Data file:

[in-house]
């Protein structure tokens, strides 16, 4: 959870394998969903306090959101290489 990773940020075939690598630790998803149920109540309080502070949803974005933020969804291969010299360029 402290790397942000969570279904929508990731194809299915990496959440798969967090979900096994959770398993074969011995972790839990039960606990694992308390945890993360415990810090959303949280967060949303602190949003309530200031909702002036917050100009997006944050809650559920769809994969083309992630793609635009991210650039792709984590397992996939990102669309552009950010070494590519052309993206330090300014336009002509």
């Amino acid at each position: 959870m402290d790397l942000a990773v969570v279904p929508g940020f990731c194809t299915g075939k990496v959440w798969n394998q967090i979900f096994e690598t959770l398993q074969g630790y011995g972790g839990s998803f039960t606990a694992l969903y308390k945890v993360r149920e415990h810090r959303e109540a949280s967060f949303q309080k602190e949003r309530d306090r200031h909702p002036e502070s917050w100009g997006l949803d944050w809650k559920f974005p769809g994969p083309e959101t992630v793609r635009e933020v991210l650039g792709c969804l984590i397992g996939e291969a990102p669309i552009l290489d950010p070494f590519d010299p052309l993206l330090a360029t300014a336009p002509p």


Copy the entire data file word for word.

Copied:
[in-house]
């Protein structure tokens, strides 16, 4: 959870394998969903306090959101290489 990773940020075939690598630790998803149920109540309080502070949803974005933020969804291969010299360029 402290790397942000969570279904929508990731194809299915990496959440798969967090979900096994959770398993074969011995972790839990039960606990694992308390945890993360415990810090959303949280967060949303602190949003309530200031909702002036917050100009997006944050809650559920769809994969083309992630793609635009991210650039792709984590397992996939990102669309552009950010070494590519052309993206330090300014336009002509």
């Amino acid at each position: 959870m402290d790397l942000a990773v969570v279904p929508g940020f990731c194809t299915g075939k990496v959440w798969n394998q967090i979900f096994e690598t959770l398993q074969g630790y011995g972790g839990s998803f039960t606990a694992l969903y308390k945890v993360r149920e415990h810090r959303e109540a949280s967060f949303q309080k602190e949003r309530d306090r200031h909702p002036e502070s917050w100009g997006l949803d944050w809650k559920f974005p769809g994969p083309e959101t992630v793609r635009e933020v991210l650039g792709c969804l984590i397992g996939e291969a990102p669309i552009l290489d950010p070494f590519d010299p052309l993206l330090a360029t300014a336009p002509p």